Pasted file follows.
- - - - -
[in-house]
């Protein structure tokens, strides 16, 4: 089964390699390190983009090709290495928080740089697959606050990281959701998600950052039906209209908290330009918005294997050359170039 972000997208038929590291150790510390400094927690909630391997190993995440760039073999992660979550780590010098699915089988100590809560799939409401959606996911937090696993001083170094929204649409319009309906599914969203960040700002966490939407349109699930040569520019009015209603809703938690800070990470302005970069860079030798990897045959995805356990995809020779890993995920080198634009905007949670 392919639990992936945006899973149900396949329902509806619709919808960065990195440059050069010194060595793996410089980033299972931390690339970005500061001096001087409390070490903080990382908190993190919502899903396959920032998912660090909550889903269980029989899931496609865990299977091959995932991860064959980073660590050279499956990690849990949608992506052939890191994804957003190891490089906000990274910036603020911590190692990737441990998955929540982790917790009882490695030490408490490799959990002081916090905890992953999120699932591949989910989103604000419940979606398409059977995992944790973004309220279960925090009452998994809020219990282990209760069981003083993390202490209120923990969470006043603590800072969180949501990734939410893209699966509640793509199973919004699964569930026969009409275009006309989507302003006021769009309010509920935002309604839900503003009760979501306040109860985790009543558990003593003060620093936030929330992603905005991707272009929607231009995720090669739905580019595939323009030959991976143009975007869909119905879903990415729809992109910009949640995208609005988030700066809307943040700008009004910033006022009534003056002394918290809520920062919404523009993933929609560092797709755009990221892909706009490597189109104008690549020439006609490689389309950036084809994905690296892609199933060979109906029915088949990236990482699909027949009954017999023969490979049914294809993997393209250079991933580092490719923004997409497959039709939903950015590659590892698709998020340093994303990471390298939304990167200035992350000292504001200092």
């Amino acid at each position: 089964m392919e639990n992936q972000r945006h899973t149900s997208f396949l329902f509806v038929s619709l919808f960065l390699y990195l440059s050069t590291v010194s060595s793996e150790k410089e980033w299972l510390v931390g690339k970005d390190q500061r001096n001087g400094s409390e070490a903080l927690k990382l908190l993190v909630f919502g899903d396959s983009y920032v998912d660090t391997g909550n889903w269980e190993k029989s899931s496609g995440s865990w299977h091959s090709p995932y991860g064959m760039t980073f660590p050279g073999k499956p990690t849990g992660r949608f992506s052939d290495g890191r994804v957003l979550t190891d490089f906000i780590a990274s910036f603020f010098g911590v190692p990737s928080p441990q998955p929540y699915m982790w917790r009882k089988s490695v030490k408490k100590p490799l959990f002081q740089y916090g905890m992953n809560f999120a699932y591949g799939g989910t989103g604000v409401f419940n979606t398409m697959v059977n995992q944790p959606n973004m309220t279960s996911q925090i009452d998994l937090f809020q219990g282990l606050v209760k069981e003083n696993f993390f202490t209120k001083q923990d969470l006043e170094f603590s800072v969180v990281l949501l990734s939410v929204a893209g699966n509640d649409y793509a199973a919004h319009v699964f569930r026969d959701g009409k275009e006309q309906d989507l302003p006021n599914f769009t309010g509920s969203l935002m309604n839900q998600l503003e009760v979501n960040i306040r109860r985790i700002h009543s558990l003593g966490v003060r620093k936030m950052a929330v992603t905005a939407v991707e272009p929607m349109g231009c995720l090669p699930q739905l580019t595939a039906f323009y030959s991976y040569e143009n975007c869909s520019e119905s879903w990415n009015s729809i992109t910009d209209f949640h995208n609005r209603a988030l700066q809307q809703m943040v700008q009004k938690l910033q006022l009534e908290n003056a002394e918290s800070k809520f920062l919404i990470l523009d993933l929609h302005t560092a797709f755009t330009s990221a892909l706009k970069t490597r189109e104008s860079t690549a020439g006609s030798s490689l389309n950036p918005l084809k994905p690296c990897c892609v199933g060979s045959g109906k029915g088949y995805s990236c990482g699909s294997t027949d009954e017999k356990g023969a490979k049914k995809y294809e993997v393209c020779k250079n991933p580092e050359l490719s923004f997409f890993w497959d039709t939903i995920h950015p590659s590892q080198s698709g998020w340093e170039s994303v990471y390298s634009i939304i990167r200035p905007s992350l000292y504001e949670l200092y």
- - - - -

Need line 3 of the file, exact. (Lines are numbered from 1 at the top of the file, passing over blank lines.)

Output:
């Amino acid at each position: 089964m392919e639990n992936q972000r945006h899973t149900s997208f396949l329902f509806v038929s619709l919808f960065l390699y990195l440059s050069t590291v010194s060595s793996e150790k410089e980033w299972l510390v931390g690339k970005d390190q500061r001096n001087g400094s409390e070490a903080l927690k990382l908190l993190v909630f919502g899903d396959s983009y920032v998912d660090t391997g909550n889903w269980e190993k029989s899931s496609g995440s865990w299977h091959s090709p995932y991860g064959m760039t980073f660590p050279g073999k499956p990690t849990g992660r949608f992506s052939d290495g890191r994804v957003l979550t190891d490089f906000i780590a990274s910036f603020f010098g911590v190692p990737s928080p441990q998955p929540y699915m982790w917790r009882k089988s490695v030490k408490k100590p490799l959990f002081q740089y916090g905890m992953n809560f999120a699932y591949g799939g989910t989103g604000v409401f419940n979606t398409m697959v059977n995992q944790p959606n973004m309220t279960s996911q925090i009452d998994l937090f809020q219990g282990l606050v209760k069981e003083n696993f993390f202490t209120k001083q923990d969470l006043e170094f603590s800072v969180v990281l949501l990734s939410v929204a893209g699966n509640d649409y793509a199973a919004h319009v699964f569930r026969d959701g009409k275009e006309q309906d989507l302003p006021n599914f769009t309010g509920s969203l935002m309604n839900q998600l503003e009760v979501n960040i306040r109860r985790i700002h009543s558990l003593g966490v003060r620093k936030m950052a929330v992603t905005a939407v991707e272009p929607m349109g231009c995720l090669p699930q739905l580019t595939a039906f323009y030959s991976y040569e143009n975007c869909s520019e119905s879903w990415n009015s729809i992109t910009d209209f949640h995208n609005r209603a988030l700066q809307q809703m943040v700008q009004k938690l910033q006022l009534e908290n003056a002394e918290s800070k809520f920062l919404i990470l523009d993933l929609h302005t560092a797709f755009t330009s990221a892909l706009k970069t490597r189109e104008s860079t690549a020439g006609s030798s490689l389309n950036p918005l084809k994905p690296c990897c892609v199933g060979s045959g109906k029915g088949y995805s990236c990482g699909s294997t027949d009954e017999k356990g023969a490979k049914k995809y294809e993997v393209c020779k250079n991933p580092e050359l490719s923004f997409f890993w497959d039709t939903i995920h950015p590659s590892q080198s698709g998020w340093e170039s994303v990471y390298s634009i939304i990167r200035p905007s992350l000292y504001e949670l200092y």